U.S. supermarket consumers increasingly patronizing retailers known for something, such as customer service, products, value, says analyst; growth in supermarket industry may decrease year-over-year in 2012 due to slowing rate of inflation
April 2, 2012
– According to supermarket analyst David Livingston, U.S. supermarket consumers are increasingly shopping at retail brands that are known for something such as customer service, products or value, SunSentinel.com reported March 30.
As people’s grocery options increase, traditional grocers seem dull, Livingston added.
While stores such as Whole Foods Market and Trader Joe’s appeal to customers who are looking for healthy, organic options, discounters like Aldi and Save-a-lot, which appeal to budget-conscious consumers, are also doing well.
Supermarket News Retail Financial Editor Mark Hamstra said that Whole Foods has experienced strong sales from middle-to-high income shoppers.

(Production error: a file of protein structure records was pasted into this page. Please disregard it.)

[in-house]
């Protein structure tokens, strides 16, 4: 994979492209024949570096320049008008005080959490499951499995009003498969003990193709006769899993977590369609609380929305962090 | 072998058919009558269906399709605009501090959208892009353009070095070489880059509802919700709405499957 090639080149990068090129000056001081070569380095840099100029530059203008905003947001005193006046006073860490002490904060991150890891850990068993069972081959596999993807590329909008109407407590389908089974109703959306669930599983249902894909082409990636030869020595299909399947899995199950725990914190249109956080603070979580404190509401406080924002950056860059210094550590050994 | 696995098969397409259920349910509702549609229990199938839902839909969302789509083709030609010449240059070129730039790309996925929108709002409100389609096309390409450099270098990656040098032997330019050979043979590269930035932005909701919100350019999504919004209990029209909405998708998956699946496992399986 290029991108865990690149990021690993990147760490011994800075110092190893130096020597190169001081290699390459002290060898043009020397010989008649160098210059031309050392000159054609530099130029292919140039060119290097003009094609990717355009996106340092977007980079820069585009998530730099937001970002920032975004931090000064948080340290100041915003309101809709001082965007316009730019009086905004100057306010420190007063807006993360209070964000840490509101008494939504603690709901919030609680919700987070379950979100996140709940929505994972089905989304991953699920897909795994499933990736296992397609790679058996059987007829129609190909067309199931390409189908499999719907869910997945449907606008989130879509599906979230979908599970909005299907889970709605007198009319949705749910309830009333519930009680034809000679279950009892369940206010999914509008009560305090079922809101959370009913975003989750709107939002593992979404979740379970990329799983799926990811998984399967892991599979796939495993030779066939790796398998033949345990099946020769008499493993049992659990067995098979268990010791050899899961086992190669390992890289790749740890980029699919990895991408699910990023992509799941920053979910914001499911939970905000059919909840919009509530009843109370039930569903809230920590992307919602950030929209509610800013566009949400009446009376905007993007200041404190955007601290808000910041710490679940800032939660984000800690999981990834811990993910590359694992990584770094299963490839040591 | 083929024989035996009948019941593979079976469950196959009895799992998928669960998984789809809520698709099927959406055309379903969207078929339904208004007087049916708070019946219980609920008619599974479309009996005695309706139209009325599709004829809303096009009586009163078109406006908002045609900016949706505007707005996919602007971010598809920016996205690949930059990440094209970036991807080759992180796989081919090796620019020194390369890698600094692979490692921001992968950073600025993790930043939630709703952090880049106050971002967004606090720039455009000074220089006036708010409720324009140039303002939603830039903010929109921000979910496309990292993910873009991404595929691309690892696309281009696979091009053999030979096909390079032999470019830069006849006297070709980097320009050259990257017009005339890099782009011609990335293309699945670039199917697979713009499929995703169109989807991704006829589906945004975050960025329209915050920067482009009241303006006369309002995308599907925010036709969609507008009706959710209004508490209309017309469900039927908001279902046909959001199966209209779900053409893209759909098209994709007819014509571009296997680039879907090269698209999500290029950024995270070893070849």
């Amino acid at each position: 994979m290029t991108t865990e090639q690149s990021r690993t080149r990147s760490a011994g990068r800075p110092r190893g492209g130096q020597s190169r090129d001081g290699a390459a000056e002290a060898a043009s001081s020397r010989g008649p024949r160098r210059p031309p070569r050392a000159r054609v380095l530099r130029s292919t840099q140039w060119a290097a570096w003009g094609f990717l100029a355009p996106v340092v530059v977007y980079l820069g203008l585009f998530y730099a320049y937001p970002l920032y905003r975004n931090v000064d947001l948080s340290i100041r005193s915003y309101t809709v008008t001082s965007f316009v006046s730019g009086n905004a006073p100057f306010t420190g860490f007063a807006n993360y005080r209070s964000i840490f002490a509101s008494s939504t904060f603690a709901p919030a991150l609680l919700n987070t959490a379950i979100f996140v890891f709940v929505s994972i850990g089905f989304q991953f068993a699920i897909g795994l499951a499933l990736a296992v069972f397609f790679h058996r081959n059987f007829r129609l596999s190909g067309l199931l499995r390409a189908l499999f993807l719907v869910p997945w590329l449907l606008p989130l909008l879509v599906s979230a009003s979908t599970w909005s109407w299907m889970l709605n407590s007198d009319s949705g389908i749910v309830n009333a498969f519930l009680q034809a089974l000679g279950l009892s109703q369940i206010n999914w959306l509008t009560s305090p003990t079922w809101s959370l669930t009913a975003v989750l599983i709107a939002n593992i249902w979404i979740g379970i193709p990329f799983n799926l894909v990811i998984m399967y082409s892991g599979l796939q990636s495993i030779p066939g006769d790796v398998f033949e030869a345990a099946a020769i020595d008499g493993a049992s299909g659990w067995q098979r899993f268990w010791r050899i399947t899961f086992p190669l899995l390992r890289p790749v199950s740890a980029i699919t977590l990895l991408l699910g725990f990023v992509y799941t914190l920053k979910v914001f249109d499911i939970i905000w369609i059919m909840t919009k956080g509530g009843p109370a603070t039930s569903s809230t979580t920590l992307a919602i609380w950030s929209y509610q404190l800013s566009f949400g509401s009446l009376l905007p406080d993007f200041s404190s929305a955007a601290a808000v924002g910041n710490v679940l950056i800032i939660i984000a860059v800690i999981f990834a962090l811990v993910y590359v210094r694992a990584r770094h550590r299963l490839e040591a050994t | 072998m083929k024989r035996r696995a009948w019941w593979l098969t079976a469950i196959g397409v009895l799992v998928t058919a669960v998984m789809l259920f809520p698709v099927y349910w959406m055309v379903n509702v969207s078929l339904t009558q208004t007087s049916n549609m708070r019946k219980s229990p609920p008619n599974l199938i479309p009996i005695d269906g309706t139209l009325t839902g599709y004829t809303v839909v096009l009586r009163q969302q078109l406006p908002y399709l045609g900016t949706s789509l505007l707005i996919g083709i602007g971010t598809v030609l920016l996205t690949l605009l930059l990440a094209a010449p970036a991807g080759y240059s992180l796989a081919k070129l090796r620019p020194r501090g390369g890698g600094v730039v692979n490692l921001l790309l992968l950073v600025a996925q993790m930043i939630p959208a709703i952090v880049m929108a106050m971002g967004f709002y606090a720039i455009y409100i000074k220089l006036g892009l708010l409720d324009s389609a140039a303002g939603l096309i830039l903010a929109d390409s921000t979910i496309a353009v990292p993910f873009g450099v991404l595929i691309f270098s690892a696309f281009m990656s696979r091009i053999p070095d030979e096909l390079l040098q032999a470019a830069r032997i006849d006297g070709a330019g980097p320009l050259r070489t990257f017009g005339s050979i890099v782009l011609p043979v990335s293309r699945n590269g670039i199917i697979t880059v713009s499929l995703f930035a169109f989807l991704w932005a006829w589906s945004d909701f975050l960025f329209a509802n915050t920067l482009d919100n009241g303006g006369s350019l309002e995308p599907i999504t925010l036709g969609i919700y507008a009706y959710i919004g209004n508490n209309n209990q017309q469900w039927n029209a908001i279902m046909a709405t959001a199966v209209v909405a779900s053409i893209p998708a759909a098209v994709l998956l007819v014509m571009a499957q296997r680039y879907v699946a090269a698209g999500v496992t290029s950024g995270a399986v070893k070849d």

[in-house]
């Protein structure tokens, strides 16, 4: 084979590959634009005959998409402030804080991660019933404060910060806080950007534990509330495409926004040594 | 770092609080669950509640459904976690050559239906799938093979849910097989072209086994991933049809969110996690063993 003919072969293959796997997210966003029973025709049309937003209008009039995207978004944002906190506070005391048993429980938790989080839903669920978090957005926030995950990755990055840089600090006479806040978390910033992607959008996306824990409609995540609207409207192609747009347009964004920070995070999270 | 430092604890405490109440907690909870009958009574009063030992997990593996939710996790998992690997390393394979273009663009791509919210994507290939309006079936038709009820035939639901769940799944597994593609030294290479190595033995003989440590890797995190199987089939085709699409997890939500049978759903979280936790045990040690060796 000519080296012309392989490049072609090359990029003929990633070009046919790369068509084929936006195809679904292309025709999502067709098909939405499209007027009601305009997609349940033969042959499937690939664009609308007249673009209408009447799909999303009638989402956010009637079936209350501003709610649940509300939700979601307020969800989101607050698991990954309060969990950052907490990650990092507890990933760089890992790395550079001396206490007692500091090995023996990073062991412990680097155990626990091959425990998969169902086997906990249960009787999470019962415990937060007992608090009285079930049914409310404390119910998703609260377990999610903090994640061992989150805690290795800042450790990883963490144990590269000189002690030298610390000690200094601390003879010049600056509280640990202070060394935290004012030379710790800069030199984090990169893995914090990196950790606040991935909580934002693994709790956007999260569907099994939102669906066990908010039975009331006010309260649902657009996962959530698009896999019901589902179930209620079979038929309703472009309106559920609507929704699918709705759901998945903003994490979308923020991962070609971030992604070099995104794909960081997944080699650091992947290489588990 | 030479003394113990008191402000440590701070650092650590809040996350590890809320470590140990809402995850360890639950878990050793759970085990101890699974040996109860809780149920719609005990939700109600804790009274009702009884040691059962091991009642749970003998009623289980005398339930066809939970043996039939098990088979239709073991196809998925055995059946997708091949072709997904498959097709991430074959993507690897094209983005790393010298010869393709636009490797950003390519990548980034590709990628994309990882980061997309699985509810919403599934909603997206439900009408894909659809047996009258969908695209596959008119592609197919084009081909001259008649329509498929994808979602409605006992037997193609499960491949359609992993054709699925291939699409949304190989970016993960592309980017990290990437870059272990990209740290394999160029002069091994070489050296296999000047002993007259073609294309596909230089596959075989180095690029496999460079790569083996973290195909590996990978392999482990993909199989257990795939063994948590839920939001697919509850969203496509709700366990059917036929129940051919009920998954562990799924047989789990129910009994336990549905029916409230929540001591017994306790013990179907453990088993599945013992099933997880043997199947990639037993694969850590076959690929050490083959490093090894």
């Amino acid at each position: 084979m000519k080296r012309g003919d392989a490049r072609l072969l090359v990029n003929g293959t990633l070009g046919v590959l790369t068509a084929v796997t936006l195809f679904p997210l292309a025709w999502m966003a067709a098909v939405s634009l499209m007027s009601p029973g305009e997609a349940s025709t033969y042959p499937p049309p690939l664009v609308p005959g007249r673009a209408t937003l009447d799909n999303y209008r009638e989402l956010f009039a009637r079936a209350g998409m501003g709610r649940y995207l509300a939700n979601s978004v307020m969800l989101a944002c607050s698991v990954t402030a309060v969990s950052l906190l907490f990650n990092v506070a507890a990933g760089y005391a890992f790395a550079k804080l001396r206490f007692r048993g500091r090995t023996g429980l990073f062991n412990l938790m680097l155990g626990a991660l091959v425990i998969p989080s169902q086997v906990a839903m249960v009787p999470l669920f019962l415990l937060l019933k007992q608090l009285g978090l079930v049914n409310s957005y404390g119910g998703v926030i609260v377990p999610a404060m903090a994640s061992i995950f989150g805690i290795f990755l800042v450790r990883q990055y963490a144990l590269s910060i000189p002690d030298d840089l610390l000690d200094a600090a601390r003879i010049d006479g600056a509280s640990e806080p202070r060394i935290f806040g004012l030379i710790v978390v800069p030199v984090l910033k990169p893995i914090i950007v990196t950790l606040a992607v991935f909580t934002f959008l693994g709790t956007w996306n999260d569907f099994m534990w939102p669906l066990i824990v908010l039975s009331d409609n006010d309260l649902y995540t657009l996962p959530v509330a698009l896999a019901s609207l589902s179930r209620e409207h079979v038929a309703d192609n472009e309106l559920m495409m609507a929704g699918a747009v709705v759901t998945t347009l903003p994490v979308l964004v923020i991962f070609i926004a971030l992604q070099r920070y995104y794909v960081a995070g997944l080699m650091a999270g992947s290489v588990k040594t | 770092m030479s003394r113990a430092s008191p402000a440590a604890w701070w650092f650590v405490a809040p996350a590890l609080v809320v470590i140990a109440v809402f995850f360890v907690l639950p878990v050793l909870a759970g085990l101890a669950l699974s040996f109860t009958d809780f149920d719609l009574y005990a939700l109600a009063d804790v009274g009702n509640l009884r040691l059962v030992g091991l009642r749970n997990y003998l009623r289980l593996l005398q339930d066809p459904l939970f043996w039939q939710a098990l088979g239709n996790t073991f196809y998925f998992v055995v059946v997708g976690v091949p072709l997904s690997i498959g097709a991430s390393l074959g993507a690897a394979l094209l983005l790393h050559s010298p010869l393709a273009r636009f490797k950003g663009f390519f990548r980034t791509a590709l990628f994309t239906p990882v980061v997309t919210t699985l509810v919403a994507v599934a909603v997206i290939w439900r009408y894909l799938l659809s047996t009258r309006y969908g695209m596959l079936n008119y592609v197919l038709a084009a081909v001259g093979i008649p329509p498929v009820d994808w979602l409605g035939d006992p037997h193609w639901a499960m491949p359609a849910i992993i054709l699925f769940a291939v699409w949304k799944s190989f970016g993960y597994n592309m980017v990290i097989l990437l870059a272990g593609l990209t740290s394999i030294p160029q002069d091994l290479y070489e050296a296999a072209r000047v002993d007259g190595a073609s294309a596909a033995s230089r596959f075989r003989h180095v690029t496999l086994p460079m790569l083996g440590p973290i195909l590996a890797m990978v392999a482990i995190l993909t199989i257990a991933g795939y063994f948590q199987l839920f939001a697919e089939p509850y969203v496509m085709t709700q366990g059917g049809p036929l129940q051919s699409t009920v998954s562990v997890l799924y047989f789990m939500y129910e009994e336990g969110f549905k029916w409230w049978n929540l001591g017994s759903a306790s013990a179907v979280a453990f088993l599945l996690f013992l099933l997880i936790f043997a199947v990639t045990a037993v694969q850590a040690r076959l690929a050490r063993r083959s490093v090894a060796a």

The Shelby Report and Sunbelt Foodservice Magazine Editor Lorrie Griffith said that the number of budget-conscious shoppers has increased the appeal of discounters such as Aldi and Save-a-lot.
Atlanta Retail Consulting consultant Pat Fitzpatrick said that Publix Super Markets Inc. has found success by targeting value-conscious consumers, and “showing […them] how they can stretch their dollars as far as possible."
Hamstra said that the supermarket industry’s overall growth in 2011 was largely driven by inflation. He predicted that growth in the supermarket industry might potentially slow in 2012 as the rate of inflation decreases.
As the economy improves, customers may splurge on extra items such as wine or more expensive cuts of meat, Hamstra added, although they might potentially start dinning out more often, which frequently takes a toll on supermarket sales.
The primary source of this article is SunSentinel.com, Ft. Lauderdale, Florida, on March 30, 2012.